If you happened to read my guest column on DearReader.com on Sept. 17, you know it was about the word “numinous” and how I loved the way it sounded, but never found a way to use it. Afterwards, I got a ton of mail from other word-lovers telling me their favorite esoteric words.
Darlene, from Port Charlotte, Florida, wrote that her word was “boustrophedonic.” Boy, did that send me on a dictionary search! Turns out it’s an ancient form of writing, in which each line goes in an opposite direction. Don’t imagine it comes up very often in conversation, but it does have a ring to it.
Glenda G. wrote that she liked to confound her children with phrases like “veritable plethora” and “druthers.” She said after hearing her eight-year-old son say their dog was “impenetrable to tank fire” she knew she had passed along her love of words to her kids. “Plethora” is a favorite of Cathy D.’s too, because it brings up fond memories of a departed friend who liked to say it. Cathy loves “damask” too, just for the way it sounds.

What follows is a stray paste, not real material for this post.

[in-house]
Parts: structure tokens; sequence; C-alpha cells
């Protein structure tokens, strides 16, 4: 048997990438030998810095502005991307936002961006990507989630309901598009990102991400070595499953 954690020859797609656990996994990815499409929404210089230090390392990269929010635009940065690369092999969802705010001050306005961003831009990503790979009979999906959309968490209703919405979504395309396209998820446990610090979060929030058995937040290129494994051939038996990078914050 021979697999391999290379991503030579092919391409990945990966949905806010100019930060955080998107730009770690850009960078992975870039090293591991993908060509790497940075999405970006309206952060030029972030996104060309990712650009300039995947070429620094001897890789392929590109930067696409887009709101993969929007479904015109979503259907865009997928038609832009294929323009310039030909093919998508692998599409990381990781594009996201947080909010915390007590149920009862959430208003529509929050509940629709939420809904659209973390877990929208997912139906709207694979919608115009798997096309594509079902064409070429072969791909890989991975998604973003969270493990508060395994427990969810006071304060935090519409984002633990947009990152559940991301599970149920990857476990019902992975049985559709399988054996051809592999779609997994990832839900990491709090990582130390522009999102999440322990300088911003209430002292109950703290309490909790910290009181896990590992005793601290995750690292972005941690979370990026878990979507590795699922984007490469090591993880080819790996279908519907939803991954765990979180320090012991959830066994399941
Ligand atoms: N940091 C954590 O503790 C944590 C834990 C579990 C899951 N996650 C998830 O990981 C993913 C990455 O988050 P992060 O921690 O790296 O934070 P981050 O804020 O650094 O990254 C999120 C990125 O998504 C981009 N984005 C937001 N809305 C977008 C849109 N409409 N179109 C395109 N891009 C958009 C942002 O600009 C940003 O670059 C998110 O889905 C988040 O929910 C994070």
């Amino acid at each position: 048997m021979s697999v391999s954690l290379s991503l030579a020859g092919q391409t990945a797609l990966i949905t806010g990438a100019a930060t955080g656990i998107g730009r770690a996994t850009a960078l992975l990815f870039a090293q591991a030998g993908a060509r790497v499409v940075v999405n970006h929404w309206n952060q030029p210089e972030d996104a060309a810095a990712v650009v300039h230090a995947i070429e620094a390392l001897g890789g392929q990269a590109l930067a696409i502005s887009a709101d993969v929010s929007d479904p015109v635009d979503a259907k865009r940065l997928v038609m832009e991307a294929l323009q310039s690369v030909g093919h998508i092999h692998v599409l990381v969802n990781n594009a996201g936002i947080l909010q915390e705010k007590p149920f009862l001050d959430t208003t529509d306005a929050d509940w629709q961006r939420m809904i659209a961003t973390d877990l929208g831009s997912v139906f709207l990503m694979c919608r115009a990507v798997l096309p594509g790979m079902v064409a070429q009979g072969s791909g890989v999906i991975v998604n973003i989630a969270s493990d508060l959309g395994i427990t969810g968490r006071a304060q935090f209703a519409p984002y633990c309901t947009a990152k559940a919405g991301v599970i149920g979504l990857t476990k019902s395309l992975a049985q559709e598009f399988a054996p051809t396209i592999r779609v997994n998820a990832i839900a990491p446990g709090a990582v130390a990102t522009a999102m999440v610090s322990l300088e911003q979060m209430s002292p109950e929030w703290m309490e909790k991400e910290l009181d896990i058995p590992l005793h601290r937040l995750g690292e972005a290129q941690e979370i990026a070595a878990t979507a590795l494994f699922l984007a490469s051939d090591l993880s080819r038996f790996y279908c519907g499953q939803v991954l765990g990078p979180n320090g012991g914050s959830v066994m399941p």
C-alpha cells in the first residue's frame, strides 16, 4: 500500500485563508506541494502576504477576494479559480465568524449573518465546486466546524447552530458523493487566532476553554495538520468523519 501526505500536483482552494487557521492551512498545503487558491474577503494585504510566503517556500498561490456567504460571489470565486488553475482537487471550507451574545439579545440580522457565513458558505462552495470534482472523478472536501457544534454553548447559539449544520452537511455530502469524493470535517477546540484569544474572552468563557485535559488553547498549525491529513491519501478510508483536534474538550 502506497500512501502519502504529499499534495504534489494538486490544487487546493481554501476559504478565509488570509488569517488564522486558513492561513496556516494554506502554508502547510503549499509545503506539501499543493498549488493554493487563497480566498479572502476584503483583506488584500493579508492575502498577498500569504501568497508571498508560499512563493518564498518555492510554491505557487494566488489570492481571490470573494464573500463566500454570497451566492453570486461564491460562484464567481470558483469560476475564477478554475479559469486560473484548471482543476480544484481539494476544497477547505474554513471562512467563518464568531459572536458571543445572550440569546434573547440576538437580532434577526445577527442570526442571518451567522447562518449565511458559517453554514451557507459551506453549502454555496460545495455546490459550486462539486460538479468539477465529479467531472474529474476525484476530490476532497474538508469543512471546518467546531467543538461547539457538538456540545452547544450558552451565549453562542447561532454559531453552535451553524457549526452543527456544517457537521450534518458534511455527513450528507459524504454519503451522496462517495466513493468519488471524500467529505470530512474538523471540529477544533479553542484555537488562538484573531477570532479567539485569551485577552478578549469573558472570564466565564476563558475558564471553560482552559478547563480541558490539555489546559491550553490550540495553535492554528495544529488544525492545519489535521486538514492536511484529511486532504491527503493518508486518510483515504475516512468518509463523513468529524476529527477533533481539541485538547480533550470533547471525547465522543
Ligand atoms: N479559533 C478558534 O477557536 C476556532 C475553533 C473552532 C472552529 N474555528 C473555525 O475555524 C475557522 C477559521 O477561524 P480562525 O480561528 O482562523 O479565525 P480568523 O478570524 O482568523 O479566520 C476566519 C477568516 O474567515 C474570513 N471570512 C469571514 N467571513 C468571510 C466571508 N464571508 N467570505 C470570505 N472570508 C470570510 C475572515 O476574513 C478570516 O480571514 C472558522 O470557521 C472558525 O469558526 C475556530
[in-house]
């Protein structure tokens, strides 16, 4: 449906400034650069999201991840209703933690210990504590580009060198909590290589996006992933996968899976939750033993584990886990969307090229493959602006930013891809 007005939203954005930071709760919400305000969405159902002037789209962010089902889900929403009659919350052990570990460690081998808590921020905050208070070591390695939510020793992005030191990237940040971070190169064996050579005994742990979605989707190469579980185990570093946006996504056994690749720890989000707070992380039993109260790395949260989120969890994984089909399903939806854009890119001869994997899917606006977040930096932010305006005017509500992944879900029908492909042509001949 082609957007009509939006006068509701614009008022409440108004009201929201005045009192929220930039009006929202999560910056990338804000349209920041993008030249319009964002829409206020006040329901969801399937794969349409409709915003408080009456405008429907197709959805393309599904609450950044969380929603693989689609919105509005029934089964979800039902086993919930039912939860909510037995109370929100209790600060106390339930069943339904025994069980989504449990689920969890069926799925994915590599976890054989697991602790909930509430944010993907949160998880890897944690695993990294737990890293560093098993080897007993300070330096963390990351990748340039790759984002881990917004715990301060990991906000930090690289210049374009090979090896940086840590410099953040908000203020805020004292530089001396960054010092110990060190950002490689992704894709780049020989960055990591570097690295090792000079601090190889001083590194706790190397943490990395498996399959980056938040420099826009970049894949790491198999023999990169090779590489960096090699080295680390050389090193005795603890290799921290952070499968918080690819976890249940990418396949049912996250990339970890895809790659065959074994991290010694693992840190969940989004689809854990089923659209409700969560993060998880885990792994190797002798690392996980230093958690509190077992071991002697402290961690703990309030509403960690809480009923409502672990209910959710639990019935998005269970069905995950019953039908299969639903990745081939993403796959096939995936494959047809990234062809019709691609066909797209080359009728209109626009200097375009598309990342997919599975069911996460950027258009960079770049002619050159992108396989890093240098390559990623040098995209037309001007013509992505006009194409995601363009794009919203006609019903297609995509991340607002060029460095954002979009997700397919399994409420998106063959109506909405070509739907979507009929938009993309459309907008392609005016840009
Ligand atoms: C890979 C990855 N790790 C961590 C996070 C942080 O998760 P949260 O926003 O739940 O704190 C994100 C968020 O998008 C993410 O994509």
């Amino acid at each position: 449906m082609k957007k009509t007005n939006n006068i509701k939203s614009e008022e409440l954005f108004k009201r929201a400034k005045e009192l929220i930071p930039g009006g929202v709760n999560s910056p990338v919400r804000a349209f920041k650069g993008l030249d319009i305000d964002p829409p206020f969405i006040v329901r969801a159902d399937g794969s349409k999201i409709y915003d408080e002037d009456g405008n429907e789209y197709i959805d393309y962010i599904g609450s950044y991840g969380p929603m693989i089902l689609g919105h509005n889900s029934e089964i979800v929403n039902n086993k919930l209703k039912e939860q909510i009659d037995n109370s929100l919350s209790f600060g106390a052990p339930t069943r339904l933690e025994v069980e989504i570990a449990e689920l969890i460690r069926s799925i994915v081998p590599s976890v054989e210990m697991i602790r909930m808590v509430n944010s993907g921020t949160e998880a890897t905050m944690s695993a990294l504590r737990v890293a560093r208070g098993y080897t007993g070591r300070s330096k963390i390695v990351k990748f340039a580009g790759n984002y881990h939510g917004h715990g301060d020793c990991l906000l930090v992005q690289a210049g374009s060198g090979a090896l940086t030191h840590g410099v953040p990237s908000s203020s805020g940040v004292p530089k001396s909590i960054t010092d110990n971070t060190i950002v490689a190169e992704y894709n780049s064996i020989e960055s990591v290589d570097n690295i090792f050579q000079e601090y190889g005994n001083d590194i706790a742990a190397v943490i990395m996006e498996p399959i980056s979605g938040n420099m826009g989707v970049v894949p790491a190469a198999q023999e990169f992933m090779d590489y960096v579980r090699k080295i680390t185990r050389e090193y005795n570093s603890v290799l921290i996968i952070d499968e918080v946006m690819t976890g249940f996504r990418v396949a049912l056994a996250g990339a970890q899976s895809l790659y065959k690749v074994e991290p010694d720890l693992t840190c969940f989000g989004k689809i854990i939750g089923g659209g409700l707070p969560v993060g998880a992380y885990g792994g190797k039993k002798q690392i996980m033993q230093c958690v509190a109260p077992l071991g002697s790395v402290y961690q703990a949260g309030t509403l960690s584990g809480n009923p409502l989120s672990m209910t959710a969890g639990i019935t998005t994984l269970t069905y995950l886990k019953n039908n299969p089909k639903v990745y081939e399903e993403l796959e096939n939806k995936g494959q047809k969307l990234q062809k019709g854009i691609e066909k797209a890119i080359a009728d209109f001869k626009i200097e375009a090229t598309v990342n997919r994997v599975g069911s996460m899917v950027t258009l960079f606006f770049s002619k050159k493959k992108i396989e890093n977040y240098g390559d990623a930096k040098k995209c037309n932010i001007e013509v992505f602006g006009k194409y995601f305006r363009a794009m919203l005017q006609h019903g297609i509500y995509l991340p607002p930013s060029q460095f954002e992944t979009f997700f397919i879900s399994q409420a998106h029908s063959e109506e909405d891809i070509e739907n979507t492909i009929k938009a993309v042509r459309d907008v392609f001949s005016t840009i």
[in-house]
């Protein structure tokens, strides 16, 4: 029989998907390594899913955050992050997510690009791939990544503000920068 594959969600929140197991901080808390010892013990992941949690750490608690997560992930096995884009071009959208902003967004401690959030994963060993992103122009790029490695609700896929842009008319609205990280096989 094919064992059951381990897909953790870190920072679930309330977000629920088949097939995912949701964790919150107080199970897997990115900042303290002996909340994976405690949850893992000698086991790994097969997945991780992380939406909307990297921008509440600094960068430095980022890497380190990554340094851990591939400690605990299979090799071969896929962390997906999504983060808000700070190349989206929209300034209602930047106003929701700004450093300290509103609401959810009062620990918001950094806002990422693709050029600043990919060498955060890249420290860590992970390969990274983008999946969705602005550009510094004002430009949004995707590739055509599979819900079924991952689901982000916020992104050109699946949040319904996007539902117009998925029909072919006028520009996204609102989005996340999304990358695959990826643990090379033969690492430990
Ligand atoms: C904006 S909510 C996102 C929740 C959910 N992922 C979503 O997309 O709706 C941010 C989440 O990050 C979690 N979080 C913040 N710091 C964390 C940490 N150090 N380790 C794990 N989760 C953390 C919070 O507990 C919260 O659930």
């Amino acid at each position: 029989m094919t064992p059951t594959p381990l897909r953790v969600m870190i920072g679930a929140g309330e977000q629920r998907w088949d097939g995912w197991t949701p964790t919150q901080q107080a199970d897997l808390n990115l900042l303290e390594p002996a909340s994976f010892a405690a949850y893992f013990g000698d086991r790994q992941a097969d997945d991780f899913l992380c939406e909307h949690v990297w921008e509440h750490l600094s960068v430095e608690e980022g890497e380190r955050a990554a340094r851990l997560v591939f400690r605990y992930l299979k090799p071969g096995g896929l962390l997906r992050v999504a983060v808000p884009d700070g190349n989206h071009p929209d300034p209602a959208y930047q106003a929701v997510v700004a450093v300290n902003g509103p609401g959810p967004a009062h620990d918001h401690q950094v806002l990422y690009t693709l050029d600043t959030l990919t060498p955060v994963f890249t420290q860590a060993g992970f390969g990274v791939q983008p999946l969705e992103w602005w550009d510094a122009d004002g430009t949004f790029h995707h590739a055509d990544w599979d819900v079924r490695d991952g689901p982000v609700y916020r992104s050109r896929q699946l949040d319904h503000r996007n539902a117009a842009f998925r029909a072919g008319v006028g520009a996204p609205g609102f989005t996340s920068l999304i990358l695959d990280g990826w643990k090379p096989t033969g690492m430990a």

Diana H. said she loved “bifurcate,” which now may become my favorite cuss word. It has a nice cussy ring to it, don’t you think? Stub your toe in the dark, and you could say, “Oh, bifurcate!” It has a satisfying sound, especially if you’ve split your toe.
Sharon R. likes “tangential,” and her four-year-old grandson likes “kerfuffle” during their “word a weekend” game. Melanie A. likes “egregious” and Ruth D. loves “discombobulate,” which was also my mother’s favorite word. Judie N. submitted “absquatulate.” Now there’s a word! She says it means to leave in a hurry, and you can be sure I’m going to find a way to say that word before the day is over.
What’s your favorite word that you never get to use?